But there are also plenty of ways to cash in on such an epic storm, from shoveling driveways to offering transportation.
Be sure to check the legalities in your area — and have proper insurance and signed liability waivers when necessary — but prepare to make some money when the snow falls.
Most people won’t be out and about during a big blizzard, so think about how to reach potential customers at home with your advertising.
Use Facebook to run a hyper-local ad campaign targeting your neighbors. Post your services on Craigslist, local online community boards or neighborhood Facebook groups.
Or take the old-school route (which is still effective!) of going door-to-door, passing out flyers and explaining your services.
1. Clear Snow
When this much snow falls, you can count on days of shoveling following the storm.
While shoveling sidewalks and driveways (and digging out cars) is physically taxing, it can also be lucrative. The going rate for snow shoveling is $25-75 per hour. Many people have no desire to spend a few hours shoveling their home out after a storm, and others are physically unable to do so.
Consider offering a special deal (or free shoveling services) to low-income senior citizens or others who may be unable to clear their own snow. It’s a great way to get some buzz while doing a good deed, much as the owners of Portland Oregon’s Plaza Cleaners discovered when they received a massive amount of positive publicity for offering free dry cleaning to unemployed people with upcoming job interviews.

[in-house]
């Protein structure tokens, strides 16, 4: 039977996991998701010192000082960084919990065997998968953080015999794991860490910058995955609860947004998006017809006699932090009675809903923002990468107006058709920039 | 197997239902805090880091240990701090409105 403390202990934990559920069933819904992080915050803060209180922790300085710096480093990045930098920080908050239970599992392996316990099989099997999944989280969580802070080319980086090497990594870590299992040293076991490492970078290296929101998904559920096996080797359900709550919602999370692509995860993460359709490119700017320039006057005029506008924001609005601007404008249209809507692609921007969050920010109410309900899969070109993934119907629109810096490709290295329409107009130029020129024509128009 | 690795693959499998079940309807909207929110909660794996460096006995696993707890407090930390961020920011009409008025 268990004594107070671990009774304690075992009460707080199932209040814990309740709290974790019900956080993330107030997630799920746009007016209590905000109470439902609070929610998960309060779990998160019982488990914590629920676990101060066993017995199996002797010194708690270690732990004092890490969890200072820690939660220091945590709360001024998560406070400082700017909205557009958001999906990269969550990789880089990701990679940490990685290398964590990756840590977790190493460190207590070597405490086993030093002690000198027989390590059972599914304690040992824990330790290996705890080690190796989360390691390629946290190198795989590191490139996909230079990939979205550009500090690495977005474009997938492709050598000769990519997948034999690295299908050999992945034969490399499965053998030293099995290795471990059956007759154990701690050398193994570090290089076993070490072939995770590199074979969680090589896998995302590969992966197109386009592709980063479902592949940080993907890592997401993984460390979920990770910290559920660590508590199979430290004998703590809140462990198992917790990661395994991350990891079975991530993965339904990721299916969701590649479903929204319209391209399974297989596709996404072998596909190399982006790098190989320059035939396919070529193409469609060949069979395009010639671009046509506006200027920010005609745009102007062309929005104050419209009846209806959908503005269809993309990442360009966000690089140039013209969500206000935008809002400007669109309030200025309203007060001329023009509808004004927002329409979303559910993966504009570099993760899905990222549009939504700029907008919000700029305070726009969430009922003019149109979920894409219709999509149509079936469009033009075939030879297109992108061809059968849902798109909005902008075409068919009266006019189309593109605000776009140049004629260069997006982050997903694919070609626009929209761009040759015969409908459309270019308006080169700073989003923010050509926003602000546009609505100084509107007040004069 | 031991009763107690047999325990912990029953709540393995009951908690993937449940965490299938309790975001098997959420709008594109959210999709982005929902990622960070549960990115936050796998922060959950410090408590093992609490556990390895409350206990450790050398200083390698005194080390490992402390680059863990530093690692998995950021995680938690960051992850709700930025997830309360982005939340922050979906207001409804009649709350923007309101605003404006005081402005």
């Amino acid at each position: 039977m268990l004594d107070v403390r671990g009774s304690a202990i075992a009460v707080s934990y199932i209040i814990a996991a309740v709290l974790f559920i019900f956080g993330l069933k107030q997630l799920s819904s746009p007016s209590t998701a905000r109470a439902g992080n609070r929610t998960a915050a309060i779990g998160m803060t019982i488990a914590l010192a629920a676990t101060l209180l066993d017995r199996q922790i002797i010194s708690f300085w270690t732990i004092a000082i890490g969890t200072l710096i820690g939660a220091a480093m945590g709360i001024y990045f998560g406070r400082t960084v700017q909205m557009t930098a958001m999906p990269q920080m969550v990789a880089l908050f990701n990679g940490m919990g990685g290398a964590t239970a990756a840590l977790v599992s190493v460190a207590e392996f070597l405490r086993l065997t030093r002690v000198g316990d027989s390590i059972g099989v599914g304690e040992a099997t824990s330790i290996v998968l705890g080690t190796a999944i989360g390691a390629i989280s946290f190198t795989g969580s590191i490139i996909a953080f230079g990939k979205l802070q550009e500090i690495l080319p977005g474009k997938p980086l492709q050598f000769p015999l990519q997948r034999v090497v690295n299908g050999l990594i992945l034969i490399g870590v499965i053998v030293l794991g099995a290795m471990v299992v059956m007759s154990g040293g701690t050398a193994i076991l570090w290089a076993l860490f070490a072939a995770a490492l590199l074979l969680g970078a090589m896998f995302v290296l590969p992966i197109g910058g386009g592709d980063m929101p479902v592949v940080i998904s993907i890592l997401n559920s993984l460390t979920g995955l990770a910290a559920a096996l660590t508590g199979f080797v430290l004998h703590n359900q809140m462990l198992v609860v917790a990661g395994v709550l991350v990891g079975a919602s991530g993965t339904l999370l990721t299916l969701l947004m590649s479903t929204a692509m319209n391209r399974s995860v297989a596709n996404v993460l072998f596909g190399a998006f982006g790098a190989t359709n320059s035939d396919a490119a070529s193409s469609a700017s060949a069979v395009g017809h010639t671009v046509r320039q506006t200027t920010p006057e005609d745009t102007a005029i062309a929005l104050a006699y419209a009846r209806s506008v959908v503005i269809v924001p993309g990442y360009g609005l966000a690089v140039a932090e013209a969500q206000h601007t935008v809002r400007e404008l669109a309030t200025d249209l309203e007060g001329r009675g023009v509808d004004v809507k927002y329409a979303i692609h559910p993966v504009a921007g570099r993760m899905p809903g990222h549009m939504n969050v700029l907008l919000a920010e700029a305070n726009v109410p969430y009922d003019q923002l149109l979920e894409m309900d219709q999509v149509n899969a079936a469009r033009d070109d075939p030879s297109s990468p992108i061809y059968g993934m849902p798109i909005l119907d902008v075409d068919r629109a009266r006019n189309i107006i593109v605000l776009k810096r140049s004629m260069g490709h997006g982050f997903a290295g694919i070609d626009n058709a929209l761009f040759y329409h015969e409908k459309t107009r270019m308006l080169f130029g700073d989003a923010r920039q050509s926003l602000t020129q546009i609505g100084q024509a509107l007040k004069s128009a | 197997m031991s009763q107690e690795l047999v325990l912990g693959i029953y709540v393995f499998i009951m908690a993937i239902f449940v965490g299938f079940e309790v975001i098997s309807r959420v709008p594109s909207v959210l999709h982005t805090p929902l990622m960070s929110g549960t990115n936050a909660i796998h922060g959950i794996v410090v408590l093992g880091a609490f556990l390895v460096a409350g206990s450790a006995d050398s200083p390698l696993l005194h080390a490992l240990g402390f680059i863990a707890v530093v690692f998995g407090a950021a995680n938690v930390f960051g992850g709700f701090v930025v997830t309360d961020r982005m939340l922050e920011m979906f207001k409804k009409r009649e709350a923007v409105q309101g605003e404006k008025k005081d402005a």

YouTube offers tips and techniques on the best ways to shovel snow. Be careful to use proper techniques so you don’t get injured! Snow blowers are also worth their weight in gold.
To go the extra mile — and maybe earn a tip or two — sprinkle ice melt on sidewalks and driveways.
Also, leave a card or small flyer with your customers. You can print them out cheaply at home or order affordable business cards from Vistaprint at 100 cards for $16.
Next time there’s a storm, your clients will have your information handy, and they’ll also have it at the ready to pass along to friends and neighbors, telling them about your great shoveling job and attention to detail.
2. Plow Driveways and Parking Lots
While most anyone can shovel, operating a plow requires specialized training and equipment. If you have a truck equipped with a plow, plenty of people and businesses will hire you to clear snow.
Look to local businesses with large parking lots and residents with long driveways as your primary customers. Operators typically charge $30-65 per driveway — more for especially long and curvy driveways.
Where I live in the Rockies, we typically receive more than 500 inches of snow per year. Plow operators here in Jackson, Wyoming, generally contract with clients at the beginning of the season and agree to terms, including when to plow, which is typically when there are four or more inches of snowfall.